He is the greatest clay court player of all time and has long been a living sports legend. Now, at the age of 34, Rafael Nadal has been named Laureus World Sportsman of the Year for the second time, ten years after his first honour. He had already been nominated for the sixth time (for his achievements in 2008, 2010, 2013, 2017, 2019 and 2020) and has now received this award for the second time. Congratulations, Rafa, what an honour!
2005 to 2012: Nadal breaks Borg’s record of 6 French Open wins
For his achievements in 2020, Spanish tennis player Rafael Nadal was nominated for the Laureus World Sports Award for Sportsman of the Year for the sixth time and was voted winner for the second time on Thursday evening (06 Mai 2021). Due to the Corona pandemic, the honour took place online from Seville. Nadal received the award mainly for his 13th triumph at Roland Garros, which also set Roger Federer’s eternal world record; both now have 20 Grand Slam titles.
The victory at the French Open in October 2020 is now regarded as a kind of moon landing of the sport and one of the greatest achievements ever made by an athlete. When Björn Borg won six times on the red clay at Roland Garros between 1974 and 1981, it was thought to be almost impossible to repeat at perhaps the toughest tournament in the world. The great Mats Wilander, Ivan Lendl and Gustavo Kuerten managed just half as many French Open victories as Borg. But then in 2005 Rafael Nadal came along and won the Roland Garros title for the first time just two days after his 19th birthday. In 2011, at just 25 years old, he already set Björn Borg’s record, but only to beat it the following year. And this perhaps greatest love story not only in tennis – French Open and Rafael Nadal – was to continue for a long time.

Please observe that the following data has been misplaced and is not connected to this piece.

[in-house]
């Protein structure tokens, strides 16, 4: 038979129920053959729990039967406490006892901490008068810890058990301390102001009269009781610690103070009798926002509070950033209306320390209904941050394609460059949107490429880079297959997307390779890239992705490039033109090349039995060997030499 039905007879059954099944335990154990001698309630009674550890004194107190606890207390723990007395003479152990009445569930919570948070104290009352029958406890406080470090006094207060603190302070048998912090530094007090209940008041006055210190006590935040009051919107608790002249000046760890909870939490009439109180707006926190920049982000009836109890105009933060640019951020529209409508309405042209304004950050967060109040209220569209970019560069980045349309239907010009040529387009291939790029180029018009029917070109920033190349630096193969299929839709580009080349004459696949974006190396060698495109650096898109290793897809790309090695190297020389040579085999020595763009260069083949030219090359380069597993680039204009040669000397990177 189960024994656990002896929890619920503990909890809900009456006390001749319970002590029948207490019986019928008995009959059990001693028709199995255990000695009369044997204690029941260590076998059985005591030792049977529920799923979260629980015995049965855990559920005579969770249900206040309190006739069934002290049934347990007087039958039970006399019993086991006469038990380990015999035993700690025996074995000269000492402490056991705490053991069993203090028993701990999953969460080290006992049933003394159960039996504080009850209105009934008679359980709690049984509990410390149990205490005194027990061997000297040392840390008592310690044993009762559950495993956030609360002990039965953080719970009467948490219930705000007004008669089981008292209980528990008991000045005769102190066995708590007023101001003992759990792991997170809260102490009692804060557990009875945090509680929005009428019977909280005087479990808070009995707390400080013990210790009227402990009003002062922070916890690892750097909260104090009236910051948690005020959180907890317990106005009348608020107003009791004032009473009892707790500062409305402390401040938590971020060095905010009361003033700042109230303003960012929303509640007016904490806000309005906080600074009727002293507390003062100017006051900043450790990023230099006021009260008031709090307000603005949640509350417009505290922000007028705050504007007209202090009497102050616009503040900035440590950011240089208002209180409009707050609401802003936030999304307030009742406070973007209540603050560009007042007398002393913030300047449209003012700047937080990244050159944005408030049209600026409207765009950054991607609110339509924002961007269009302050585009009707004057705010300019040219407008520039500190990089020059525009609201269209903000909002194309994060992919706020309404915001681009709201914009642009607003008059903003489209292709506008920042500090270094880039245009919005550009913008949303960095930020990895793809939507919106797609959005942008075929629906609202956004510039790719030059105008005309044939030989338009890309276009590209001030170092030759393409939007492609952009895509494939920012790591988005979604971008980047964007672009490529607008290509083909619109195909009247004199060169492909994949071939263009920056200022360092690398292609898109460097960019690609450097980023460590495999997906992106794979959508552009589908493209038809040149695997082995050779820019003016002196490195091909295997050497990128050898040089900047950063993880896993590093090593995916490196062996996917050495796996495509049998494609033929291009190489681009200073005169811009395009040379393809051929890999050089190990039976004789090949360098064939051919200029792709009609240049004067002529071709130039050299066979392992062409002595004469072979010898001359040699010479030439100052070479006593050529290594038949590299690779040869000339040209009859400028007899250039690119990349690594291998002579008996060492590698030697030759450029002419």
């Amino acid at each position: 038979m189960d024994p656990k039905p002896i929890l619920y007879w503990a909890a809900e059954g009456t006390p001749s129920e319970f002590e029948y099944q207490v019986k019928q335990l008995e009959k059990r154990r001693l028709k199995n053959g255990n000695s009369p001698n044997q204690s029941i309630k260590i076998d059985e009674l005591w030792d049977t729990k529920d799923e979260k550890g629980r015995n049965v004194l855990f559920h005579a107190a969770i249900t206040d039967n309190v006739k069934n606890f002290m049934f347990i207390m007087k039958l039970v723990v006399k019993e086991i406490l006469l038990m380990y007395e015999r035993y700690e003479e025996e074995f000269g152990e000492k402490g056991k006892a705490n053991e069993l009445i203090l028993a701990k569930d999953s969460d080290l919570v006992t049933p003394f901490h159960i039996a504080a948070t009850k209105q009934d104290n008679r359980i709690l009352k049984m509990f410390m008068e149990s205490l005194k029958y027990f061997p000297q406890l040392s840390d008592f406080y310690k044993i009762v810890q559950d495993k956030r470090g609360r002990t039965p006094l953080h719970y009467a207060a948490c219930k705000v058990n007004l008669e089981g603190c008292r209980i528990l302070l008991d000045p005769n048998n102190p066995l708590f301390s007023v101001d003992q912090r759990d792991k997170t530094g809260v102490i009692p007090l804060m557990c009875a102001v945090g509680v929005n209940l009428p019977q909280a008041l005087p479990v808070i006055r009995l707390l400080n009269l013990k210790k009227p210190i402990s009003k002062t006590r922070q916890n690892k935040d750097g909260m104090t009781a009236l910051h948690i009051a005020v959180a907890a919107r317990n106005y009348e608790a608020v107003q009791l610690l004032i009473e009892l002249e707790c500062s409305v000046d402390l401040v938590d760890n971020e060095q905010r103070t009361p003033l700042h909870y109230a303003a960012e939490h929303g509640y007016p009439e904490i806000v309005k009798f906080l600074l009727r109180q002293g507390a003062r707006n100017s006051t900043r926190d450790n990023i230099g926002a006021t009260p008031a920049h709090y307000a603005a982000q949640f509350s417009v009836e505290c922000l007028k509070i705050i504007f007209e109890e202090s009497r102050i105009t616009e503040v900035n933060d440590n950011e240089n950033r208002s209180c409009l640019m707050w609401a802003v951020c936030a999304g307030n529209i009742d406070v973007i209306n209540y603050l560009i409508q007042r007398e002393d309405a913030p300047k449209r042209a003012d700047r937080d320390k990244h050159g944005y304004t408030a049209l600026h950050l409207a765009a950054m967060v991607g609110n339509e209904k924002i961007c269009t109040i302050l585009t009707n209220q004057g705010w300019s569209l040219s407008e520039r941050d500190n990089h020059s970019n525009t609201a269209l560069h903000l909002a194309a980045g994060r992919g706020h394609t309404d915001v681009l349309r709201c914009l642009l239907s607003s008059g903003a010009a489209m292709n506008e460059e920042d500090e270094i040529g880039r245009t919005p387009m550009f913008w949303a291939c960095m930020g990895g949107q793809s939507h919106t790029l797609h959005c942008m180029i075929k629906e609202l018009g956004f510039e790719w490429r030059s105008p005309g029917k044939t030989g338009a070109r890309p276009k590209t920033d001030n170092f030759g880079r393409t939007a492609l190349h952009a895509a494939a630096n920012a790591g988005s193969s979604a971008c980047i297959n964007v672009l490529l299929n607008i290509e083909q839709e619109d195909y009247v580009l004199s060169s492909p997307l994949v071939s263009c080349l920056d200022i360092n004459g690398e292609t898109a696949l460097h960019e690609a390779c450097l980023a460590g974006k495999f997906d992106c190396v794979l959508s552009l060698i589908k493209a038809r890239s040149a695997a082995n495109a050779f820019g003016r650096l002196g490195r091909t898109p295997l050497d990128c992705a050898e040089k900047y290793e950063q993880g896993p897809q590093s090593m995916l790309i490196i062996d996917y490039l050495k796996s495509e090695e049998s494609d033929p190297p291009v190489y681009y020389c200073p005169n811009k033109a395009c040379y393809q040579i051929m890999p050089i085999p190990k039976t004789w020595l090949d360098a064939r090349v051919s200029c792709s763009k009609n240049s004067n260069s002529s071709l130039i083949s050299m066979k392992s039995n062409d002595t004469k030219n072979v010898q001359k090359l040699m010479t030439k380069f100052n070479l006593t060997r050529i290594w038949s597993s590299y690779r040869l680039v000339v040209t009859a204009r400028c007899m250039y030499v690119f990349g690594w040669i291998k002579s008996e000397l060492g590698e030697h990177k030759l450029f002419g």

2014: Nadal also breaks Max Décugis‘ record from 1914, wins Roland Garros for the ninth time
In 2014, Nadal won his ninth Roland Garros title at the age of 28. No other tennis player had ever been able to win a Grand Slam tournament in men’s singles more than eight times, not even in the 1900s and 1910s when the French Championships were not yet a major international event but almost exclusively French amateurs were allowed to participate. Under these conditions, Max Décugis (born in 1882) had won eight titles in Paris from 1903 to 1914. But even this ancient record under completely different conditions (only amateurs, almost exclusively French) had now been broken by Nadal.
Now Nadal slackened somewhat, no longer played at the same level as the ten years before. (He was also the first tennis player to win at least one Grand Slam tournament every year for ten years in a row). In 2015 and 2016, others now won in Paris (Wawrinka and Djokovic). During these two years, many thought that Rafael Nadal’s great era with his energy-sapping style of play was slowly coming to an end. But far from it.
2017 to 2019: Rafa’s comeback and three more French Open titles now over 30 years old
In 2017, the clay court king came back and won his tenth Roland Garros title at the age of 31. The Majorcan had won the French Open as a teenager, eight times in his twenties and now as a 30-something. Unbelievable!
But even with that, Rafa hadn’t had enough. In 2018 and 2019, he added two more wins at Roland Garros on top, titles eleven and twelve. Now he had done the Borg twice, although even the simple Borg was thought to be unrepeatable. Twelve French Open titles! Unbelievable!
2020: Everything is different this year